‘Value for money’ or ‘Results Obsession Disorder’?
For many decades development aid of western donors has been pretty well shielded from probing questions by the public opinion and politicians. Development aid was, and to some extend still is, essentially seen as “helping poor people”, a charitable activity that is inherently good and respectable and doesn’t need any further examination.
For many decades development aid of western donors has been pretty well shielded from probing questions by the public opinion and politicians. Development aid was, and to some extend still is, essentially seen as “helping poor people”, a charitable activity that is inherently good and respectable and doesn’t need any further examination. A number of factors – the appearance of new actors on the aid scene, budget constraints, aid fatigue, the shift to the right of the political spectrum – have changed this. More than ever before the aid industry is now confronted by the incisive and pressing question: what is the use of all these billions of aid money?
Faced with this question, two reactions are a priori possible: the ‘William-Easterly-Dambisa-Moyo reaction’: “let’s face it, it’s awfully difficult to find undisputable evidence of positive outcomes” or “let’s make sure we can produce results”. Not surprisingly, the aid industry has chosen the latter alternative. And so we see all western donors gradually taking the road of “performance indicators”, “aid that makes a difference”, “measurable results” and “value for money”. On this road DFID has resolutely taken the lead. In its “Common Agenda for Development Results” of January 2011 DFID says it wants to thoroughly reorient its development policies and put results and value for money at the heart of everything it does. Though DFID acknowledges that measuring results is not simple, this consideration is vigorously wiped off the table with “We will not let complexity stop us from determining whether we are achieving value for money.” Since then “value for money” is definitely at the core of DFID’s aid policies. As quite often, where DFID leads, others follow. And DFID is unmistakably making full use of its intellectual firepower, unequalled in the world of international aid, to push other donors, bilaterals and multilaterals, in the same direction.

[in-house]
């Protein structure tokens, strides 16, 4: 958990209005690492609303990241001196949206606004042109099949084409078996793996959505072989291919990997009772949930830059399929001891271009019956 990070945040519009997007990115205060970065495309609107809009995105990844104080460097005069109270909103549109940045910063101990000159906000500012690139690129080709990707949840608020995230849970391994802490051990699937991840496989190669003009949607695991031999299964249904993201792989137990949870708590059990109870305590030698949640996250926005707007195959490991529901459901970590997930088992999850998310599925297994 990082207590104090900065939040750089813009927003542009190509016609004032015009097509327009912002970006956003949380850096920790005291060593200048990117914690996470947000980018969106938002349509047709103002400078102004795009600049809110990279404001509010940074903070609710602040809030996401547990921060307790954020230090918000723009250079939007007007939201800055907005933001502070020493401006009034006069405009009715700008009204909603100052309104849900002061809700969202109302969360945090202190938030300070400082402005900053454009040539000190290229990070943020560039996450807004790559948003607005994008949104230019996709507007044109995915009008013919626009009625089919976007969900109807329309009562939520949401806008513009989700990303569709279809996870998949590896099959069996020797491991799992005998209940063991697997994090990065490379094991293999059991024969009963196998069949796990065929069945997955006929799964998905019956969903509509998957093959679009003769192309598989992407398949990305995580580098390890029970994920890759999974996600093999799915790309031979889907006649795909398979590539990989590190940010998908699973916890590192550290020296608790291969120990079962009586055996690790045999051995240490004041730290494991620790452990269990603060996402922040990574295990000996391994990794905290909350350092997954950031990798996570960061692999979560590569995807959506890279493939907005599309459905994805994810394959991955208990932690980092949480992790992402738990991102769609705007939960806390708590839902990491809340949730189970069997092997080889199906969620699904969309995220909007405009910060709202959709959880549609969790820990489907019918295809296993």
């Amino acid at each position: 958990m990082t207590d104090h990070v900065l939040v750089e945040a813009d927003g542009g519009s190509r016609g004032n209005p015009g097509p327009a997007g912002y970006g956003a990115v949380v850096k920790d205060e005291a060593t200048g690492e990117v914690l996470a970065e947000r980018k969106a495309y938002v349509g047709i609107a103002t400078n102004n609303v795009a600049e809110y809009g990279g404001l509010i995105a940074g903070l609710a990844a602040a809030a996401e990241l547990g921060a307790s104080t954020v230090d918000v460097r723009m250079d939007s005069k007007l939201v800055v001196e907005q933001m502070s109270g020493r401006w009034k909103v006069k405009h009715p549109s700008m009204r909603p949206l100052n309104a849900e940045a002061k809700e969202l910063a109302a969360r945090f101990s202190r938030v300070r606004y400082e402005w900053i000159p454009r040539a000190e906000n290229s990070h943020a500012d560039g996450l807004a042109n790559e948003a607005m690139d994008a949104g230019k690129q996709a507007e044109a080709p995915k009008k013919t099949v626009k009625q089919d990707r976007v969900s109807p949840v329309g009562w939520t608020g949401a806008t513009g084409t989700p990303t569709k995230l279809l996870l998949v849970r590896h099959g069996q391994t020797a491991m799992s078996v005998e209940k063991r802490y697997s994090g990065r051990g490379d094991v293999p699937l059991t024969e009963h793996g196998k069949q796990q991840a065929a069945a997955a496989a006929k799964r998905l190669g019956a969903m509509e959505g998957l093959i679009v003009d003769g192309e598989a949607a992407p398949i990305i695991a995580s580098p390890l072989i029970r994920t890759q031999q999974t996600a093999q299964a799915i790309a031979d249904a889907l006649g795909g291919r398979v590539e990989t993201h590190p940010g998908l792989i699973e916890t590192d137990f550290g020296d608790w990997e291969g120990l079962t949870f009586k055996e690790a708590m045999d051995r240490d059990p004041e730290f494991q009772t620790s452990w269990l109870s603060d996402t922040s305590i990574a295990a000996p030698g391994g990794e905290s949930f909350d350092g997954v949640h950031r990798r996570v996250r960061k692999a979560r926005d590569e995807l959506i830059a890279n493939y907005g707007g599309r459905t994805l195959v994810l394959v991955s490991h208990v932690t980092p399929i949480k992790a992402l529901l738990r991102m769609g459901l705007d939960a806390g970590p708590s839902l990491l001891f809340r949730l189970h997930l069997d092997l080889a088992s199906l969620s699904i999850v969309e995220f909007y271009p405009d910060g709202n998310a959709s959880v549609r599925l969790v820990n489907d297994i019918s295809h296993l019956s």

“Value for money”, a return to the countability of the 1980s?
With this agenda, knowingly or not, donors are going back to the “New Public Management” movement that, starting in the 1980s, intended to modernize public services by adopting elements from the private sector, especially its emphasis on cost-benefit analysis and measurable performance. This is highly surprising for there is a wealth of scientific work demonstrating the various limitations of this approach. Such literature consistently points out that public services should comply with other norms and values than private businesses. As for performance, it shows the (unintended) perverse effects of excessive focus on quantifiable results.